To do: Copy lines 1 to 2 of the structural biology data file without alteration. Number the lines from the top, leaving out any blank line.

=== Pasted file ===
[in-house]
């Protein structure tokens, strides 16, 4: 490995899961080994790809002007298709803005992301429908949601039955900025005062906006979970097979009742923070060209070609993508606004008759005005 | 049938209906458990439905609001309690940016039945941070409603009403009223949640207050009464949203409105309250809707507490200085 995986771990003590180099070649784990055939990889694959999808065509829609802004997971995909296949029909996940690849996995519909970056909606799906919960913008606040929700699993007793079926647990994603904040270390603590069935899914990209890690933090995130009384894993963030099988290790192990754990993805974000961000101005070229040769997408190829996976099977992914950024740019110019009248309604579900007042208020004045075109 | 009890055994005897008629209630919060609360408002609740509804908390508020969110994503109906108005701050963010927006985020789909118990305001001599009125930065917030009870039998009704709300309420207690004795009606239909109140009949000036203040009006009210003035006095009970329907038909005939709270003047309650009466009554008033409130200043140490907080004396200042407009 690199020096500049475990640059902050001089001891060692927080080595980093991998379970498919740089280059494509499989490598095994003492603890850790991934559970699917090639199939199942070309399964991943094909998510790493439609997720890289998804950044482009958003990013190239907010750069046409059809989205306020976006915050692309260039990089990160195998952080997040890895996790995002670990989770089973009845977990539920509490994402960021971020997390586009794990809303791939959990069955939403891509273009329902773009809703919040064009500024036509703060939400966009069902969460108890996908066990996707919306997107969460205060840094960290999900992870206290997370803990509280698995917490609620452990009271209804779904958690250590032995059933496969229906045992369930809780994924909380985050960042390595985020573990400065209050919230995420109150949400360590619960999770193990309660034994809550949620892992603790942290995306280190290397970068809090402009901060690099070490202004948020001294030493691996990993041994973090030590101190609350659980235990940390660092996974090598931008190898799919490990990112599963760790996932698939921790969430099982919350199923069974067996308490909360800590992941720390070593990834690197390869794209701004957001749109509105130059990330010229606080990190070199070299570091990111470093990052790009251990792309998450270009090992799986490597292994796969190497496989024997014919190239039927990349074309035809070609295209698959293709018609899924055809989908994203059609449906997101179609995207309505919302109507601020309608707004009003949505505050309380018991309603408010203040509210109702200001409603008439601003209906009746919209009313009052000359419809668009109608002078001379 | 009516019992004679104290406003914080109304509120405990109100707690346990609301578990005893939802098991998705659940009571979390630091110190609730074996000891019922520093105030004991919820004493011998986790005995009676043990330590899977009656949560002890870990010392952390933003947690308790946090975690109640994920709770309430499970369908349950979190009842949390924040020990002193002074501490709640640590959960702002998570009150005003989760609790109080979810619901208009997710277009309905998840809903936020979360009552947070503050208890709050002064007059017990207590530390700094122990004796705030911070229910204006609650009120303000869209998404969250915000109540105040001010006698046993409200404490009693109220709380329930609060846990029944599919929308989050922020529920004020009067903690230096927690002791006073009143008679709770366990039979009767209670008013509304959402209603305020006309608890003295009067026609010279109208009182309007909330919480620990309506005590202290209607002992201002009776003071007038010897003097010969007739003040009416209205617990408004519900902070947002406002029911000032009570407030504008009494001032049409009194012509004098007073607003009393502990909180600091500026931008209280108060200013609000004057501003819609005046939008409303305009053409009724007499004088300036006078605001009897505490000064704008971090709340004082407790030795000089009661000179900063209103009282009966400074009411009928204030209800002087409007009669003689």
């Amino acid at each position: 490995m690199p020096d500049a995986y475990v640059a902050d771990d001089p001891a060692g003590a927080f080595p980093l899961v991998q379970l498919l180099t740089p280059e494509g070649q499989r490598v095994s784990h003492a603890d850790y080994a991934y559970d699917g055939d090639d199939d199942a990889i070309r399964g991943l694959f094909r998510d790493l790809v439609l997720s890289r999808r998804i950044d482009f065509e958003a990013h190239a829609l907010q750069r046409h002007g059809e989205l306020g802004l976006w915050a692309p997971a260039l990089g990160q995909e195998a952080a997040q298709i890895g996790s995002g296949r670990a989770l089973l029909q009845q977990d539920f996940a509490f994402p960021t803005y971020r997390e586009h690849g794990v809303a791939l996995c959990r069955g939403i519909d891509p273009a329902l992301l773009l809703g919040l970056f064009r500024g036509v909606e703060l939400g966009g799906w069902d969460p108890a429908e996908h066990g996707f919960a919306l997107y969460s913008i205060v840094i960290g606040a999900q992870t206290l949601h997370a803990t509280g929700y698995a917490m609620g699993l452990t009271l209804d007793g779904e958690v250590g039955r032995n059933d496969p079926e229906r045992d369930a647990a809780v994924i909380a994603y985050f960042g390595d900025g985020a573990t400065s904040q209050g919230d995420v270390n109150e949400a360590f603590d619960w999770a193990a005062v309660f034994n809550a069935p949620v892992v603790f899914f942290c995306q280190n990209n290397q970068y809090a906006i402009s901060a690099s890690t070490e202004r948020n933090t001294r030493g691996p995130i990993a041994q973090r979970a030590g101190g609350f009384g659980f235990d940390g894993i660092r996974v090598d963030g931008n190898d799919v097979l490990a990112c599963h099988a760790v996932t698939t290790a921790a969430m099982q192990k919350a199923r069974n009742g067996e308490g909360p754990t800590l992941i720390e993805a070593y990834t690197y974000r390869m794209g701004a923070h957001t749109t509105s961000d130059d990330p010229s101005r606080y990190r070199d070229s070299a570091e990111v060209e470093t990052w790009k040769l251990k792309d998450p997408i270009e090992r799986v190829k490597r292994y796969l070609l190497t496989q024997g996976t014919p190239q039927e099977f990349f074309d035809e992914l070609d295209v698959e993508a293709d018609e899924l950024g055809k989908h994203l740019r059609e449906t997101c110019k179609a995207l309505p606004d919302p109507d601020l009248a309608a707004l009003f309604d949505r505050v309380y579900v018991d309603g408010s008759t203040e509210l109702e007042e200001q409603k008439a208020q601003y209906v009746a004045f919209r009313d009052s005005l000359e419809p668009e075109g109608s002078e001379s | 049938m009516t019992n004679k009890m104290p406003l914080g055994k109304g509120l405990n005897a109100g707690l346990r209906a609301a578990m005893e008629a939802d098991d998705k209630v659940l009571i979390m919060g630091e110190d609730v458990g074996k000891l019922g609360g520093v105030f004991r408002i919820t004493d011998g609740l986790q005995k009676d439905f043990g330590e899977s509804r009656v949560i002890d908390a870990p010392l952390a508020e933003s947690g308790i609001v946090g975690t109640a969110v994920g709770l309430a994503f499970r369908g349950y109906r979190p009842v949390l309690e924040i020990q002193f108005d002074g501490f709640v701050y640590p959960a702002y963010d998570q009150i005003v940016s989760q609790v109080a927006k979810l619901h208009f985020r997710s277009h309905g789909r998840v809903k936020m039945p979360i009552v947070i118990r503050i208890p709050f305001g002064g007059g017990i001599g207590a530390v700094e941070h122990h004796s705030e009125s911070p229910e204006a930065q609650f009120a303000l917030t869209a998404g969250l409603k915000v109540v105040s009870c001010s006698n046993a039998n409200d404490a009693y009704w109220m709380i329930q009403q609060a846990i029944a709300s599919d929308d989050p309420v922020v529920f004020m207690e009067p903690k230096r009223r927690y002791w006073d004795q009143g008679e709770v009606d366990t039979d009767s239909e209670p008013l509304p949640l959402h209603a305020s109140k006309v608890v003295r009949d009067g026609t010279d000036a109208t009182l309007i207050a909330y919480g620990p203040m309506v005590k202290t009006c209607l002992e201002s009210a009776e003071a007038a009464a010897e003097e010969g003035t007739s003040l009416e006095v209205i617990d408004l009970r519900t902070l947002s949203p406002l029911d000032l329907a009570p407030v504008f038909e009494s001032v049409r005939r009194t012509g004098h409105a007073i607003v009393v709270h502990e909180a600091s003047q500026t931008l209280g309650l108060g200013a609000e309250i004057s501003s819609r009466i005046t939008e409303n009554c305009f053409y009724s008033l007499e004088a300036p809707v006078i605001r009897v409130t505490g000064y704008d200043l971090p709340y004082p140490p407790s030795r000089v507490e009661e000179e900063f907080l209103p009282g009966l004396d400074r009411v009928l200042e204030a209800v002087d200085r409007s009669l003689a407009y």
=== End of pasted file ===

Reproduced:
[in-house]
């Protein structure tokens, strides 16, 4: 490995899961080994790809002007298709803005992301429908949601039955900025005062906006979970097979009742923070060209070609993508606004008759005005 | 049938209906458990439905609001309690940016039945941070409603009403009223949640207050009464949203409105309250809707507490200085 995986771990003590180099070649784990055939990889694959999808065509829609802004997971995909296949029909996940690849996995519909970056909606799906919960913008606040929700699993007793079926647990994603904040270390603590069935899914990209890690933090995130009384894993963030099988290790192990754990993805974000961000101005070229040769997408190829996976099977992914950024740019110019009248309604579900007042208020004045075109 | 009890055994005897008629209630919060609360408002609740509804908390508020969110994503109906108005701050963010927006985020789909118990305001001599009125930065917030009870039998009704709300309420207690004795009606239909109140009949000036203040009006009210003035006095009970329907038909005939709270003047309650009466009554008033409130200043140490907080004396200042407009 690199020096500049475990640059902050001089001891060692927080080595980093991998379970498919740089280059494509499989490598095994003492603890850790991934559970699917090639199939199942070309399964991943094909998510790493439609997720890289998804950044482009958003990013190239907010750069046409059809989205306020976006915050692309260039990089990160195998952080997040890895996790995002670990989770089973009845977990539920509490994402960021971020997390586009794990809303791939959990069955939403891509273009329902773009809703919040064009500024036509703060939400966009069902969460108890996908066990996707919306997107969460205060840094960290999900992870206290997370803990509280698995917490609620452990009271209804779904958690250590032995059933496969229906045992369930809780994924909380985050960042390595985020573990400065209050919230995420109150949400360590619960999770193990309660034994809550949620892992603790942290995306280190290397970068809090402009901060690099070490202004948020001294030493691996990993041994973090030590101190609350659980235990940390660092996974090598931008190898799919490990990112599963760790996932698939921790969430099982919350199923069974067996308490909360800590992941720390070593990834690197390869794209701004957001749109509105130059990330010229606080990190070199070299570091990111470093990052790009251990792309998450270009090992799986490597292994796969190497496989024997014919190239039927990349074309035809070609295209698959293709018609899924055809989908994203059609449906997101179609995207309505919302109507601020309608707004009003949505505050309380018991309603408010203040509210109702200001409603008439601003209906009746919209009313009052000359419809668009109608002078001379 | 009516019992004679104290406003914080109304509120405990109100707690346990609301578990005893939802098991998705659940009571979390630091110190609730074996000891019922520093105030004991919820004493011998986790005995009676043990330590899977009656949560002890870990010392952390933003947690308790946090975690109640994920709770309430499970369908349950979190009842949390924040020990002193002074501490709640640590959960702002998570009150005003989760609790109080979810619901208009997710277009309905998840809903936020979360009552947070503050208890709050002064007059017990207590530390700094122990004796705030911070229910204006609650009120303000869209998404969250915000109540105040001010006698046993409200404490009693109220709380329930609060846990029944599919929308989050922020529920004020009067903690230096927690002791006073009143008679709770366990039979009767209670008013509304959402209603305020006309608890003295009067026609010279109208009182309007909330919480620990309506005590202290209607002992201002009776003071007038010897003097010969007739003040009416209205617990408004519900902070947002406002029911000032009570407030504008009494001032049409009194012509004098007073607003009393502990909180600091500026931008209280108060200013609000004057501003819609005046939008409303305009053409009724007499004088300036006078605001009897505490000064704008971090709340004082407790030795000089009661000179900063209103009282009966400074009411009928204030209800002087409007009669003689």